Born from a National Security Agency (NSA) project, Apache Nifi is a top-level Apache project for orchestrating data flows from disparate data sources. It aggregates data from sensors, machines, geo location devices, clickstream files and social feeds via a secure, lightweight agent. It also mediates secure point-to-point and bidirectional data flows and allows the parsing, filtering, joining, transforming, forking or cloning of data streams. Nifi is designed to integrate with Kafka as the building blocks of real-time predictive analytics applications leveraging the Internet of Things.

Apache Hadoop

Apache Hadoop is an open source software framework for data-intensive distributed applications originally created by Doug Cutting to support his work on Nutch, an open source Web search engine. To meet Nutch’s multimachine processing requirements, Cutting implemented a MapReduce facility and a distributed file system that together became Hadoop. He named it after his son’s toy elephant. Through MapReduce, Hadoop distributes Big Data in pieces over a series of nodes running on commodity hardware. Hadoop is now among the most popular technologies for storing the structured, semi-structured and unstructured data that comprise Big Data. Hadoop is available under the Apache License 2.0.


R is an open source programming language and software environment designed for statistical computing and visualization. R was designed by Ross Ihaka and Robert Gentleman at the University of Auckland, New Zealand beginning in 1993 and is rapidly becoming the go-to tool for statistical analysis of very large data sets. It has been commercialized by a company called Revolution Analytics, which is pursuing a services and support model inspired by Red Hat’s support for Linux. R is available under the GNU General Public License.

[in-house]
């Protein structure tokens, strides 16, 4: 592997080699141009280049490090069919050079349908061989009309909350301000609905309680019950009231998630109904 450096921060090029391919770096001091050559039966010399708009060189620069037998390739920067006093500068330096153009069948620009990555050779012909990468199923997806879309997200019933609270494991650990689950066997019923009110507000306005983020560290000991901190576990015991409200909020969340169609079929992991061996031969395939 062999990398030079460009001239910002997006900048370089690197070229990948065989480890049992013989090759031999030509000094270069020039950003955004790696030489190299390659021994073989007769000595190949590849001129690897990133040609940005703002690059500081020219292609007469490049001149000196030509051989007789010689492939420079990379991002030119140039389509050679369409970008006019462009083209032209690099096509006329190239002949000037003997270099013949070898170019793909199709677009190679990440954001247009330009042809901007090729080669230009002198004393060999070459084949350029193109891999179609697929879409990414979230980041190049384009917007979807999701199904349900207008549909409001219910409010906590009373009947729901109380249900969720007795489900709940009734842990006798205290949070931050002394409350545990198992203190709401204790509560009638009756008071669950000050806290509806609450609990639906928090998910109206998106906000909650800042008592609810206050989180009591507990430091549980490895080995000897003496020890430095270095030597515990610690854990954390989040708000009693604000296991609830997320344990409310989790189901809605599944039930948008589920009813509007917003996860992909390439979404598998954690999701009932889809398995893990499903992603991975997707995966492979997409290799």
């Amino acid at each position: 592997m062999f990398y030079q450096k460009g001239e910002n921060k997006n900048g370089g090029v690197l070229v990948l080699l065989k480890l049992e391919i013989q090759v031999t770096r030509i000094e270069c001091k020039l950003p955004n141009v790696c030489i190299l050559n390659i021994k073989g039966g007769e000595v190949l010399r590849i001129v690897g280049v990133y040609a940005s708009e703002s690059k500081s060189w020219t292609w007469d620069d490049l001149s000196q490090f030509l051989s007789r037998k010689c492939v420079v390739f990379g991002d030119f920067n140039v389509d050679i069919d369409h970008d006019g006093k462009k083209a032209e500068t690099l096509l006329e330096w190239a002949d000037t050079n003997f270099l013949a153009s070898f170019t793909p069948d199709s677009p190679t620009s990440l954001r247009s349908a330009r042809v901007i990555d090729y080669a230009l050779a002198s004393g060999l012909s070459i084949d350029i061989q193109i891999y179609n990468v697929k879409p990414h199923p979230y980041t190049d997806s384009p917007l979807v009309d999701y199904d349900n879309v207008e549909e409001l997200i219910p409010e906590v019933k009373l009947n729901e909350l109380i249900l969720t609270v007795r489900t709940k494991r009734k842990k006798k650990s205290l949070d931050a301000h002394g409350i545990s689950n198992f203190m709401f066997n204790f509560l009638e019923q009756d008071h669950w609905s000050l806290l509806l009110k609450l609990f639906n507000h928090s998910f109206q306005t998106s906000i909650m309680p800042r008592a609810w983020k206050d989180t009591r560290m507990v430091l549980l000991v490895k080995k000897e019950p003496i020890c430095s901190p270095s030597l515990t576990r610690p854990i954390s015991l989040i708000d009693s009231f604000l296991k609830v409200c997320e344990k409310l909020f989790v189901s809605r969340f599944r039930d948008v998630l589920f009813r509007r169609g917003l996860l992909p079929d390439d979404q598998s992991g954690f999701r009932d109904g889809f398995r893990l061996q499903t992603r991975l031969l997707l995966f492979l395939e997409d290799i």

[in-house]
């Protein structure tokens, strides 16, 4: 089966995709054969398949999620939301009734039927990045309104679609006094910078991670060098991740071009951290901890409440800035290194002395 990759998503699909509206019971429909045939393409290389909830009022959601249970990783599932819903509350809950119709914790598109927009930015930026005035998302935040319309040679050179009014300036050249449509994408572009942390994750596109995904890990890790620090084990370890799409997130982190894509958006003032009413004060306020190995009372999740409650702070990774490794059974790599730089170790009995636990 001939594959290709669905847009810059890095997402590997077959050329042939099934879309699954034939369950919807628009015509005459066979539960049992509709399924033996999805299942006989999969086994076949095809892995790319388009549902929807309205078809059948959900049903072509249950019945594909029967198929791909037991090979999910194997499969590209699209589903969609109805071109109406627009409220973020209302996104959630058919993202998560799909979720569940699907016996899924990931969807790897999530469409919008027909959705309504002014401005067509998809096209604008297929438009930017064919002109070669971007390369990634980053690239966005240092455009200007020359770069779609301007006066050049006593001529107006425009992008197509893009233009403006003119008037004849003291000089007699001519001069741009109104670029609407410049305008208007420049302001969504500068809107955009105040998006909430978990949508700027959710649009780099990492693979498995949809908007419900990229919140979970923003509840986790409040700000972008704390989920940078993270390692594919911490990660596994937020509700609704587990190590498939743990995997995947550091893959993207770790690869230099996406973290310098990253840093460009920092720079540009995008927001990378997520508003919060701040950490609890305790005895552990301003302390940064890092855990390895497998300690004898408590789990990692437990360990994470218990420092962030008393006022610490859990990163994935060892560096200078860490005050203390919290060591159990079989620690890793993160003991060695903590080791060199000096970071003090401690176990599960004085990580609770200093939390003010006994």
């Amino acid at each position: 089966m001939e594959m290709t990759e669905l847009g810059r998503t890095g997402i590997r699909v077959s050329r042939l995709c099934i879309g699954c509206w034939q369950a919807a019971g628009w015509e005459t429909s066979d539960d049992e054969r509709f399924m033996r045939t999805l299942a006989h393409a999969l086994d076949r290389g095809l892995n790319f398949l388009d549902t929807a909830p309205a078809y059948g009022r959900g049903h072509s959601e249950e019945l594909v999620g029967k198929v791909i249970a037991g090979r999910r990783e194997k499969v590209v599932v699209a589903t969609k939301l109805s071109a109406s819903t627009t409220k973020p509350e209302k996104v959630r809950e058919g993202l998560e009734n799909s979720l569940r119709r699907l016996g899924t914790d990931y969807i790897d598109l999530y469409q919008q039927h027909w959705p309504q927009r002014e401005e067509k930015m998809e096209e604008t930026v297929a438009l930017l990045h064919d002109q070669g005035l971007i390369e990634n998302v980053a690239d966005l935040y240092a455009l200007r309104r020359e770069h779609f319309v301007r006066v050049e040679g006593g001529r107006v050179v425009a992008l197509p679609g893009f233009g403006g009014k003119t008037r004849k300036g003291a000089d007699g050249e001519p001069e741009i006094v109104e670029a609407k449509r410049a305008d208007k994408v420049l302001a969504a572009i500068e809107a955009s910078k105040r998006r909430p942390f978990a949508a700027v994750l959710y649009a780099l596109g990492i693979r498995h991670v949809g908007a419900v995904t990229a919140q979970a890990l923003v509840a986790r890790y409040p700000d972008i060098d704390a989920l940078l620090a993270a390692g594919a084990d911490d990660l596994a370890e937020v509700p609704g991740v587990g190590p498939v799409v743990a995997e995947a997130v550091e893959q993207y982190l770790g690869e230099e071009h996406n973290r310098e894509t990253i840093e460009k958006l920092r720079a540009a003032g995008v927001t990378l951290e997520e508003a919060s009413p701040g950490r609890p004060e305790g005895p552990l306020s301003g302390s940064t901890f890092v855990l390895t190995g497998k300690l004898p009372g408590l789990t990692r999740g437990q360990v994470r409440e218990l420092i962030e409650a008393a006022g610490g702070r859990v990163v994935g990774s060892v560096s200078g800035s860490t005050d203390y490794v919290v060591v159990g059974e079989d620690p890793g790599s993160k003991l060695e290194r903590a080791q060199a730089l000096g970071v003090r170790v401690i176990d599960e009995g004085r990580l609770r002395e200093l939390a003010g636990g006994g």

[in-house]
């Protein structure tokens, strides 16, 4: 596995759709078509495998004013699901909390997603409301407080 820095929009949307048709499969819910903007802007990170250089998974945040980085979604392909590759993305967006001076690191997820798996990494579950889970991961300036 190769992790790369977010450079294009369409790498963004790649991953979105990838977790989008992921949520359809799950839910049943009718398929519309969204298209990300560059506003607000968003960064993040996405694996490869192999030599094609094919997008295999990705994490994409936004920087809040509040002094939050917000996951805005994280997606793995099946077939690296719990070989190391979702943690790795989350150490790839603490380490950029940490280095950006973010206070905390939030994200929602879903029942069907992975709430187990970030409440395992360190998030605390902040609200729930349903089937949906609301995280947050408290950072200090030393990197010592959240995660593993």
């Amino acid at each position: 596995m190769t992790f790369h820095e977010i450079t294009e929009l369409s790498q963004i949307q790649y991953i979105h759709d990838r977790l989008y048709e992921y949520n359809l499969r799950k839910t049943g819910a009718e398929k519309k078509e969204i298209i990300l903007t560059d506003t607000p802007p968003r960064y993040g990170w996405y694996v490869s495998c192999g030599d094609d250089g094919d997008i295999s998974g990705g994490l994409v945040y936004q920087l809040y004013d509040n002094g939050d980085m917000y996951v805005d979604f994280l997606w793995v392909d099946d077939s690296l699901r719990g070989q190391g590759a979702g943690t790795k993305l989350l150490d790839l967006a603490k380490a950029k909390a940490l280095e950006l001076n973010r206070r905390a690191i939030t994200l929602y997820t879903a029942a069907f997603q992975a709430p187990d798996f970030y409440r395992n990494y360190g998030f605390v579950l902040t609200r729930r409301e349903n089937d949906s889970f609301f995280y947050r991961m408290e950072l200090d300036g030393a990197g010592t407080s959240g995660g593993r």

An open source software abstraction layer for Hadoop, Cascading allows users to create and execute data processing workflows on Hadoop clusters using any JVM-based language. It is intended to hide the underlying complexity of MapReduce jobs. Cascading was designed by Chris Wensel as an alternative API to MapReduce. It is often used for ad targeting, log file analysis, bioinformatics, machine learning, predictive analytics, Web content mining and ETL applications. Commercial support for Cascading is offered by Concurrent, a company founded by Wensel after he developed Cascading. Enterprises that use Cascading include Twitter and Etsy. Cascading is available under the Apache License.